To: Head of the Transfer Pricing Unit
Submitted by email to: TransferPricing@oecd.org
EBIT is grateful for this opportunity to comment on the OECD’s BEPS Action 8 Discussion Draft: Revisions to Chapter VIII of the Transfer Pricing Guidelines on Cost Contribution Arrangements (hereinafter: “Discussion Draft”).
EBIT generally welcomes the further guidance by the OECD on the development and use of intangibles under Cost Contribution Arrangements (CCAs) and welcomes efforts to align the revised Chapter VIII to other Chapters of the OECD Transfer Pricing (TP) Guidelines. This is a very complex issue. EBIT therefore welcomes the OECD’s acknowledgement in the Discussion Draft of the need to achieve simplification. At the same time, we believe that some of the recommendations, if adopted in their current form, are bound to significantly and unnecessarily increase complexity further as well as the number of future disputes between tax administrations and commercial parties with regard to CCAs. This surely cannot be the aim of the OECD, however. We note in this respect that there is no consensus view among the CFA or BEPS-44 on the present Discussion Draft at this late stage of the BEPS project.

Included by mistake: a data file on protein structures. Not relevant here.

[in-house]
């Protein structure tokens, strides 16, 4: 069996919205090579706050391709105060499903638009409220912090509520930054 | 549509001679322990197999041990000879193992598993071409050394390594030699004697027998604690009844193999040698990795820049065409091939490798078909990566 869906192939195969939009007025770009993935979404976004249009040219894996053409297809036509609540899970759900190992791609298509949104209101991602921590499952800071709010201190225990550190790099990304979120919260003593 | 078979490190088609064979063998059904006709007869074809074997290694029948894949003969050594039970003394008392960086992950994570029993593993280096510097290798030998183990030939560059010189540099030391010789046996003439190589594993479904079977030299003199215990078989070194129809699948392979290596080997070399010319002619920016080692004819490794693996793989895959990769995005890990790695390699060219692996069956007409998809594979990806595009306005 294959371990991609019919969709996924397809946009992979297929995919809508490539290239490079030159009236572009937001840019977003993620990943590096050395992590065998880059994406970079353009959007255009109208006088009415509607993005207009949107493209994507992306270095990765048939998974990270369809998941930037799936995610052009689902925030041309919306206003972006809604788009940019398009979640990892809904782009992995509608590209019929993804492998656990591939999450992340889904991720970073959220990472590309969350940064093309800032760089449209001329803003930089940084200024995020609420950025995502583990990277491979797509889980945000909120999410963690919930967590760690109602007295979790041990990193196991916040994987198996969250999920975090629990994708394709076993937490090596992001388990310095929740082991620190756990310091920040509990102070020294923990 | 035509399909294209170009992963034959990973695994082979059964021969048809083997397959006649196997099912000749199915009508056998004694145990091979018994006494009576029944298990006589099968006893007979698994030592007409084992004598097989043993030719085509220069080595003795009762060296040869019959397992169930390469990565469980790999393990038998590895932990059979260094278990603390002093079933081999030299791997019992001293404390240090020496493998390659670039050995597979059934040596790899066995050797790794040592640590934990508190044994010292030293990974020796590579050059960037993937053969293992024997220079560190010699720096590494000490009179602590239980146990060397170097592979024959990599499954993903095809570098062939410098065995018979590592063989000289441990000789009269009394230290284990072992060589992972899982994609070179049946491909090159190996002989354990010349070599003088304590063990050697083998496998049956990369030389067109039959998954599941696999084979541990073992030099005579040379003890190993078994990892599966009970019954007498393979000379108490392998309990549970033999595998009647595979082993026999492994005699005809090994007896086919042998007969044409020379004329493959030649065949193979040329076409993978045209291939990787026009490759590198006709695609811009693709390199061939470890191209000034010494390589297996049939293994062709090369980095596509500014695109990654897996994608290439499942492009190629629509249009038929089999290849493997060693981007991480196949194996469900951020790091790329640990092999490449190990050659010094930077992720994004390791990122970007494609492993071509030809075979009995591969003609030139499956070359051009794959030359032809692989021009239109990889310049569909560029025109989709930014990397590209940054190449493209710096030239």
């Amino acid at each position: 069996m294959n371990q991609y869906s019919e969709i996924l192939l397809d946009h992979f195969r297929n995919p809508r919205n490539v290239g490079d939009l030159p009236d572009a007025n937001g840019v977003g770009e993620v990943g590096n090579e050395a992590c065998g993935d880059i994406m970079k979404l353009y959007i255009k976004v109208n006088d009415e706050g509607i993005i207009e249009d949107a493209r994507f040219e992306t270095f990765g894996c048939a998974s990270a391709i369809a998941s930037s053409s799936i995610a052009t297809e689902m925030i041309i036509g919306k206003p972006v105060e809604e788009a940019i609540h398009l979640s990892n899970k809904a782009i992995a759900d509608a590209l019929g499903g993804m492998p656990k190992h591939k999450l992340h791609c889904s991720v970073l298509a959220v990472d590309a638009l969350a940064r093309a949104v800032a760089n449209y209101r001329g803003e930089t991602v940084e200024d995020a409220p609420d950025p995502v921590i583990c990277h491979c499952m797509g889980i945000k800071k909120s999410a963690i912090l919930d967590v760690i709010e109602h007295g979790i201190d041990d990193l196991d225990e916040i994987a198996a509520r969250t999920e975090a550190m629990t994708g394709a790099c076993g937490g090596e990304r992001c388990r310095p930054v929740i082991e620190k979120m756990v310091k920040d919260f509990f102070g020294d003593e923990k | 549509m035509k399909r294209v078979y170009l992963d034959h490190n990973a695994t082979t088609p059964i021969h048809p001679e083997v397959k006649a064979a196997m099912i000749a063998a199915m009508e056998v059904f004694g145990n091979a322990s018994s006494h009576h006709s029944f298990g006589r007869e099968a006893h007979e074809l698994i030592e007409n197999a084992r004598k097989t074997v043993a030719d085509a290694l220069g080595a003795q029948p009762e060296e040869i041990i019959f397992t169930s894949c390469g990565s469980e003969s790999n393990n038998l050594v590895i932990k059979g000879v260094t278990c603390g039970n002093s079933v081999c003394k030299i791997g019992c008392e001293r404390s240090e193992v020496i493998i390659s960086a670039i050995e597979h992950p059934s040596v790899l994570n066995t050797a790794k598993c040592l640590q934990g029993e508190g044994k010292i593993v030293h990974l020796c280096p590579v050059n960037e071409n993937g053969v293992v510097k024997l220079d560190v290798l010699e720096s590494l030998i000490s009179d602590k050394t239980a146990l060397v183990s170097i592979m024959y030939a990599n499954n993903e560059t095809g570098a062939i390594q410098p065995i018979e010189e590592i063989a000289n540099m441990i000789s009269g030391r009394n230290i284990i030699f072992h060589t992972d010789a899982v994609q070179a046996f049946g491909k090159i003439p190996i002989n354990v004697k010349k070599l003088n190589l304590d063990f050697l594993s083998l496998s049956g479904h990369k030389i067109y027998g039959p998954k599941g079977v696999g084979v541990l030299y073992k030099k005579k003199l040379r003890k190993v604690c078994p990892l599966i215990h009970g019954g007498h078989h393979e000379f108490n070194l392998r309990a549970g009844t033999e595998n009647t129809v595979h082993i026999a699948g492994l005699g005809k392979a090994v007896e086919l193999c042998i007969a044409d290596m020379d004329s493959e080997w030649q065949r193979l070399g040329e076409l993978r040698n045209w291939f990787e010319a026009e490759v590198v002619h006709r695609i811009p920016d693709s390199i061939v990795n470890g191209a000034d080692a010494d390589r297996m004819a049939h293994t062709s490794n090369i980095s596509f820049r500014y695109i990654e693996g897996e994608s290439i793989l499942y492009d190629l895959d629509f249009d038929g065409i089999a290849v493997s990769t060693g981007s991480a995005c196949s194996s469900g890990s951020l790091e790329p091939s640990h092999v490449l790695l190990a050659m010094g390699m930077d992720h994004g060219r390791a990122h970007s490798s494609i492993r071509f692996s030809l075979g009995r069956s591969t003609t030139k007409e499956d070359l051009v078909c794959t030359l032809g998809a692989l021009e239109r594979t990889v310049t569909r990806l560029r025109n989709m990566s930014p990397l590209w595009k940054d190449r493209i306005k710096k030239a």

EBIT has a number of concerns with the Discussion Draft which are set out below, together with a number of recommendations.
EBIT Members first of all wish to reiterate that CCAs are a valid, practical commercial arrangement. CCAs are essentially being used for the pooling of certain control and risk management functions by parties in order to achieve significant cost reductions, including the costs of joint development of intangible assets or services and risks, often for longer periods, whereby the return on investment is sometimes uncertain.
EBIT welcomes the additional clarifications in the Discussion Draft to measure CCA contributions at value. We note that the proposed changes are in line with the increased focus by the OECD on substance and less focus on contractual arrangements, as we have seen in other BEPS Discussion Drafts. For CCAs this guidance will mean that contributions should be measured based more on value rather than costs. We strongly recommend that there should still be a possibility to measure contributions at cost where cost is the appropriate basis for determining the value of a contribution.
The Discussion Draft clearly focuses strongly on discouraging the setting up of controlled entities solely to benefit from CCAs without performing any meaningful function in the CCA.